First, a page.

Always onboard.

Top Line: Do immune checkpoint inhibitors (ICI) increase the risk of toxicity with stereotactic radiosurgery (SRS)?
The Study: This is a never-ending question, and many of us are left not knowing exactly what to ask for when it comes to peri-SRS ICI administration. Here’s a large single-institution review from Wake Forest of SRS with or without ICI onboard. They considered ICI exposure in two ways: any exposure at all and “concurrent” exposure +/-30 days of SRS. Over 2000 metastases in nearly 300 patients were analyzed. Among those, 56% were ever exposed to ICI with roughly half of those having received ICI concurrent with SRS. All patients were treated with GammaKnife and received a median 20 Gy in 1 fraction prescribed to the 50-60% isodose line of the GTV with no PTV margin. Recorded adverse radiation effects (ARE) ranged from sub-acute symptomatic edema to pseudoprogression to necrosis. Overall, 2.6% of treated lesions developed some ARE at a median of 6 months. However, the rate of ARE was higher (3.4% versus 1.6%) and median time to ARE was shorter (6 versus 9 months) with ICI exposure. Among these ICI recipients, though, treatment within 30 days of SRS did not increase the risk of ARE. And it's not like you can really control the fact that a patient has received ICI. Finally, the biggest modifiable risk factor of ARE among ICI recipients was brain V12 in a continuous fashion, although it’s not clear from this study if fractionated SRS would lower that risk.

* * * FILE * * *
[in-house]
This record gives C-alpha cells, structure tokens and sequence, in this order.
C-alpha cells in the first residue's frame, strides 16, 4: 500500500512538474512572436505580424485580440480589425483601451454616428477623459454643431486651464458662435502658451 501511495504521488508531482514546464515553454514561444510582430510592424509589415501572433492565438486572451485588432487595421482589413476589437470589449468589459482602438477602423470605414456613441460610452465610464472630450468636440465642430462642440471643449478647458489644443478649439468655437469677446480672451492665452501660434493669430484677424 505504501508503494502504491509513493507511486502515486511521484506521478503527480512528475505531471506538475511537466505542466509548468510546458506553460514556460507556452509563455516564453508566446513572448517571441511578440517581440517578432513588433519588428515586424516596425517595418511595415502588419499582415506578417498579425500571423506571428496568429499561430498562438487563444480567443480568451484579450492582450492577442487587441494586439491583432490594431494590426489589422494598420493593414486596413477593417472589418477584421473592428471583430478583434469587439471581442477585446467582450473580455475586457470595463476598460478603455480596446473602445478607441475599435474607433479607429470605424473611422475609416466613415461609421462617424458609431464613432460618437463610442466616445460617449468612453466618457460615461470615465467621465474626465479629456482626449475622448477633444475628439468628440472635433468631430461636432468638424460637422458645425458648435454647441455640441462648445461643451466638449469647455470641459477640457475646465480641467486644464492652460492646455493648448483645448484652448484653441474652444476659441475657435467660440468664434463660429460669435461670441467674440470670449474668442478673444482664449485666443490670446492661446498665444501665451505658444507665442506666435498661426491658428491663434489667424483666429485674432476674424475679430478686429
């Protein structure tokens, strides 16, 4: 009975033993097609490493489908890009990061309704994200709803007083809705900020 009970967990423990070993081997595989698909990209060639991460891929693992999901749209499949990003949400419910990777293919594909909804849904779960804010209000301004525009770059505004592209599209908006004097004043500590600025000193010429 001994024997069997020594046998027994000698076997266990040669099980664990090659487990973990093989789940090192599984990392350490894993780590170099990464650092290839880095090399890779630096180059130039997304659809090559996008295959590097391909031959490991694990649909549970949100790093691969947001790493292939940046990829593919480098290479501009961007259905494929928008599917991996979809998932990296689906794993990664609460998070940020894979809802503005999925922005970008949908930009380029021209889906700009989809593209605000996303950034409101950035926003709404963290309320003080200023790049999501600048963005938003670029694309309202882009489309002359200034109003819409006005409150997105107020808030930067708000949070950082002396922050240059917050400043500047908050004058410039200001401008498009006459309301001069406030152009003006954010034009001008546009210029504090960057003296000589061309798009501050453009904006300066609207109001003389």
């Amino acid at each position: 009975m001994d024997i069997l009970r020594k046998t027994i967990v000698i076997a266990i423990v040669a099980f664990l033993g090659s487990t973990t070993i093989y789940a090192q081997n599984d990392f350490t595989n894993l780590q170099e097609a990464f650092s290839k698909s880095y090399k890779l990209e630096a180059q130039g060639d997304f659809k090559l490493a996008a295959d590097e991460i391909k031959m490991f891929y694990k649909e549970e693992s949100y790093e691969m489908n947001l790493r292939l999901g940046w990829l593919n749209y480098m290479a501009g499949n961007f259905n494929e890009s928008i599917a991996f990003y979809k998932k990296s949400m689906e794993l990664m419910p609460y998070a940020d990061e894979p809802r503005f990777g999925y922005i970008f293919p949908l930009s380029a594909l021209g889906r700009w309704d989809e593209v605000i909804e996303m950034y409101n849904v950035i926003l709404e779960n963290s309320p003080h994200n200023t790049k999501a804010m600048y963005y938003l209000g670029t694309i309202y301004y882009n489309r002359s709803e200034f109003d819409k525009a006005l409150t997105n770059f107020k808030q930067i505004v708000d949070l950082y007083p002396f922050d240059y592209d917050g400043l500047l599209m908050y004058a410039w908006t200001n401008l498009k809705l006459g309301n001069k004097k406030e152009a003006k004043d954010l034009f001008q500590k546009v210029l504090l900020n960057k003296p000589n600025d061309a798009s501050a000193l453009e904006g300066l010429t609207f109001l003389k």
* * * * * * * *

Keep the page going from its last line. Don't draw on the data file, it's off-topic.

TBL: While this study confirms a potential increased risk with SRS in the setting of any ICI exposure, the timing of ICI didn’t seem to matter. | Helis, Int J Radiat Oncol Biol Phys 2020


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